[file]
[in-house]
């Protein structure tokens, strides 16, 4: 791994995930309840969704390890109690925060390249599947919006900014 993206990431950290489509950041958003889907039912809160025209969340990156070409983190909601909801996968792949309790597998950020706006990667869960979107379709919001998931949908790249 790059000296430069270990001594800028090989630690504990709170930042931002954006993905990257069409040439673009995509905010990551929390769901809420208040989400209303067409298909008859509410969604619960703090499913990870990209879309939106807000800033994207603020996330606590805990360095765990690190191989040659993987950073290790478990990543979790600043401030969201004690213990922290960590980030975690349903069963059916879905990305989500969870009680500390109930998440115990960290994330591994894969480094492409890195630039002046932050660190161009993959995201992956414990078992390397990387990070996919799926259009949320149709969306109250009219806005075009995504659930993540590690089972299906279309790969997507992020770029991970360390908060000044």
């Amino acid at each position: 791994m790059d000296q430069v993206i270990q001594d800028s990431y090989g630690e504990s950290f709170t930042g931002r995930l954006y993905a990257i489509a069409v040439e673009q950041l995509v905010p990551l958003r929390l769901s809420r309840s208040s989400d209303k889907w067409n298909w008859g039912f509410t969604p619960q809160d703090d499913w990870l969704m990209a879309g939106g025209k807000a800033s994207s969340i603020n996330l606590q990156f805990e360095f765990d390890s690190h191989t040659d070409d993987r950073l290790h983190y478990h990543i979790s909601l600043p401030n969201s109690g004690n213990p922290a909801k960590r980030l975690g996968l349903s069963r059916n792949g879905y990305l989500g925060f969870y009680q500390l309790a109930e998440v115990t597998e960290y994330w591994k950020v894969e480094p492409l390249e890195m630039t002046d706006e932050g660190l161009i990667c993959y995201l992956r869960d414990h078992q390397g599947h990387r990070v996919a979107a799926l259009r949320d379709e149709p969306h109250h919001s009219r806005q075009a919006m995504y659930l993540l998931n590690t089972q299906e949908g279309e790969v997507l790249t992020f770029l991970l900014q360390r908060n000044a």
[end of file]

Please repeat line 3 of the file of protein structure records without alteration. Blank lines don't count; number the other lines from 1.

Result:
């Amino acid at each position: 791994m790059d000296q430069v993206i270990q001594d800028s990431y090989g630690e504990s950290f709170t930042g931002r995930l954006y993905a990257i489509a069409v040439e673009q950041l995509v905010p990551l958003r929390l769901s809420r309840s208040s989400d209303k889907w067409n298909w008859g039912f509410t969604p619960q809160d703090d499913w990870l969704m990209a879309g939106g025209k807000a800033s994207s969340i603020n996330l606590q990156f805990e360095f765990d390890s690190h191989t040659d070409d993987r950073l290790h983190y478990h990543i979790s909601l600043p401030n969201s109690g004690n213990p922290a909801k960590r980030l975690g996968l349903s069963r059916n792949g879905y990305l989500g925060f969870y009680q500390l309790a109930e998440v115990t597998e960290y994330w591994k950020v894969e480094p492409l390249e890195m630039t002046d706006e932050g660190l161009i990667c993959y995201l992956r869960d414990h078992q390397g599947h990387r990070v996919a979107a799926l259009r949320d379709e149709p969306h109250h919001s009219r806005q075009a919006m995504y659930l993540l998931n590690t089972q299906e949908g279309e790969v997507l790249t992020f770029l991970l900014q360390r908060n000044a």